289,000 workers were unemployed in Ohio in February, down from 360,000 the month before. That noted, the number of unemployed Ohioans has increased by 10,000 in the last 12 months, suggesting that levels have basically reached pre-pandemic levels. More…
The State of the University Address presented on Thursday by President Kristina M. Johnson of The Ohio State University, her first, included several important announcements.
Several dealt with various investments into research and researchers totaling some $750 million over the next ten years. This includes the physical improvements such as the Ohio State Innovation Center on the former West Campus, a $1.8 billion Wexner Hospital, and a just-opened science building on the Wooster campus.
Practically, however, the most transformative direction announced was the goal of providing a debt-free education to all OSU undergraduates over the next decade. This would make The Ohio State University the first to undertake such a monumental undertaking. More…
The pandemic continues to have an impact in terms of employment in Richland and contiguous counties, but in different ways.
The unemployment rates continue to remain stable or actually fall locally, according to information released this week by the Ohio Department of Job and Family Services, but the sectors in which people are employed continues to shift. Richland County’s rate increased slightly — from November’s 5.5% to December’s 5.6%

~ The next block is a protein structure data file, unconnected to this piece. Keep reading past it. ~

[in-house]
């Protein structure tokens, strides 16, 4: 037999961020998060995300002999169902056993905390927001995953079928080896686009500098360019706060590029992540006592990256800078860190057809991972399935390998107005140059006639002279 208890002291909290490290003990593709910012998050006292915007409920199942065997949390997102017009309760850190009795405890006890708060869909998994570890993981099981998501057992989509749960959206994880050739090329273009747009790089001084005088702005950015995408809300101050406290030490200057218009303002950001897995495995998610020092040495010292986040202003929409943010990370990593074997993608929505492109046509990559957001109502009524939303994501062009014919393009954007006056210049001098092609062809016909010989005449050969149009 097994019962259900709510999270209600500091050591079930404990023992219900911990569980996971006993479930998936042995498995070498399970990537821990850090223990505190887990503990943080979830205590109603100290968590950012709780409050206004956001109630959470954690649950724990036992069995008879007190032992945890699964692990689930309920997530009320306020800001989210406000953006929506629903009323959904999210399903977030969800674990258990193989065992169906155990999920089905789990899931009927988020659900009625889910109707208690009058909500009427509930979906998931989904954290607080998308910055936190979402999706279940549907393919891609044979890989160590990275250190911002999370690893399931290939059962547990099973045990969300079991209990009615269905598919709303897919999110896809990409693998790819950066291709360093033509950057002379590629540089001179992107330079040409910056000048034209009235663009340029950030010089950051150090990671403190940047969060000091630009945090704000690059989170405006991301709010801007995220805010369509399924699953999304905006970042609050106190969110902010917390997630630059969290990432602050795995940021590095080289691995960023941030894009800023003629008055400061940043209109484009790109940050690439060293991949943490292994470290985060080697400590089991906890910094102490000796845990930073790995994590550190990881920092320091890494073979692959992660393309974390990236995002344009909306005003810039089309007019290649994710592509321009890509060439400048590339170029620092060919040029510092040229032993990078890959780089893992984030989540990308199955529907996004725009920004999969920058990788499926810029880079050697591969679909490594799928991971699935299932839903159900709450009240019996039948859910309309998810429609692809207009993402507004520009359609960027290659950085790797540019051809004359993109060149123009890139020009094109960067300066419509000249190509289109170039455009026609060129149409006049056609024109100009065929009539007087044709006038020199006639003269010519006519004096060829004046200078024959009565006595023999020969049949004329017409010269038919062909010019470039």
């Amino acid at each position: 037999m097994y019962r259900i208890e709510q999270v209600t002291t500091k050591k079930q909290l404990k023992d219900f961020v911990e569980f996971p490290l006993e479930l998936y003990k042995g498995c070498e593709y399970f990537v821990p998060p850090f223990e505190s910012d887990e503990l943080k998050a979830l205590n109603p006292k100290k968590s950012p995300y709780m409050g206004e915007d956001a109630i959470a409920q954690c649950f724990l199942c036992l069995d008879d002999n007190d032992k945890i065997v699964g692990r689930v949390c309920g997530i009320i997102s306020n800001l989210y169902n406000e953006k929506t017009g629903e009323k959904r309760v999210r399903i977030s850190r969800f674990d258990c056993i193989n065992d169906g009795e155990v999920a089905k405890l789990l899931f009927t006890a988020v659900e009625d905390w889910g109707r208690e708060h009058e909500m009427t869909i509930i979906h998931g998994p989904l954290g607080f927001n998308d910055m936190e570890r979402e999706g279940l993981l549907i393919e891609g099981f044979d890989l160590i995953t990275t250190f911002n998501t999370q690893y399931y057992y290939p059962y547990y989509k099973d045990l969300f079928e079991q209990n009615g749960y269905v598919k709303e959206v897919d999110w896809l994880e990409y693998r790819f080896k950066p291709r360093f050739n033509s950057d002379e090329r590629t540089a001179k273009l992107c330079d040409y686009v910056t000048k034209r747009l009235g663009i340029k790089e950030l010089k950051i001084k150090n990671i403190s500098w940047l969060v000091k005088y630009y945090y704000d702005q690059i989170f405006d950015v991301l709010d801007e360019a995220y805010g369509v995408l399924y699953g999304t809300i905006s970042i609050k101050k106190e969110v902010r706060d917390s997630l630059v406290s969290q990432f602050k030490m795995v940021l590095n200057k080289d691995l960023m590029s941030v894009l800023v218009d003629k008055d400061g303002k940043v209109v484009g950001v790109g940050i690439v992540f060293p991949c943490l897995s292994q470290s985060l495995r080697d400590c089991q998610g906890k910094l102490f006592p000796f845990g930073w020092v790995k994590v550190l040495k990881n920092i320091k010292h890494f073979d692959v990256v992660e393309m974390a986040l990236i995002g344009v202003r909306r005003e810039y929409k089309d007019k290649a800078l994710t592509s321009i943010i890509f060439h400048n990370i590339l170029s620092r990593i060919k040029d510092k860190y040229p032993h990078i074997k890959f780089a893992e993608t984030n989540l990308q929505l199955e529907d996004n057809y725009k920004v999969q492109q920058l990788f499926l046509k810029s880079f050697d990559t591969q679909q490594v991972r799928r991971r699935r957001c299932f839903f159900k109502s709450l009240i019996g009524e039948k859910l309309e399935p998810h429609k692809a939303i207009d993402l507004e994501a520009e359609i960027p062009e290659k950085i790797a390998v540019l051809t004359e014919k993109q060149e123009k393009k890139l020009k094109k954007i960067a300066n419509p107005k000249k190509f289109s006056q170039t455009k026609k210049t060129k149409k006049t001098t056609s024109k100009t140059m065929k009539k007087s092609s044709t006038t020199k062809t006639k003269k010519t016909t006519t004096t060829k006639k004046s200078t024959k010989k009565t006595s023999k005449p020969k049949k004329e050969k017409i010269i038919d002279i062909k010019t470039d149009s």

Across Ohio, the trend was up in unemployment percentages, with over two-third of Ohio counties seeing increases. The highest rate was in Noble County is southeast Ohio, at 7.7%; the lowest was Holmes County at 2.7%. More…
Before you read this post, take a few moments and think of how you would answer this question:
How would you describe Richland County in one to three words?
Put another way, what few words capture the essence of this place, from culture to economy to opportunity?
Now consider whether any of the following 15 words or sets of words apply: More…
Social media was buzzing on Friday about an apparent Thursday announcement by Lifetouch concerning a planned February 4 closure of its Church Directories Division.
This closure, in turn, would lead to a reduction in employment at its Ontario and/or Galion locations, according to the announcement.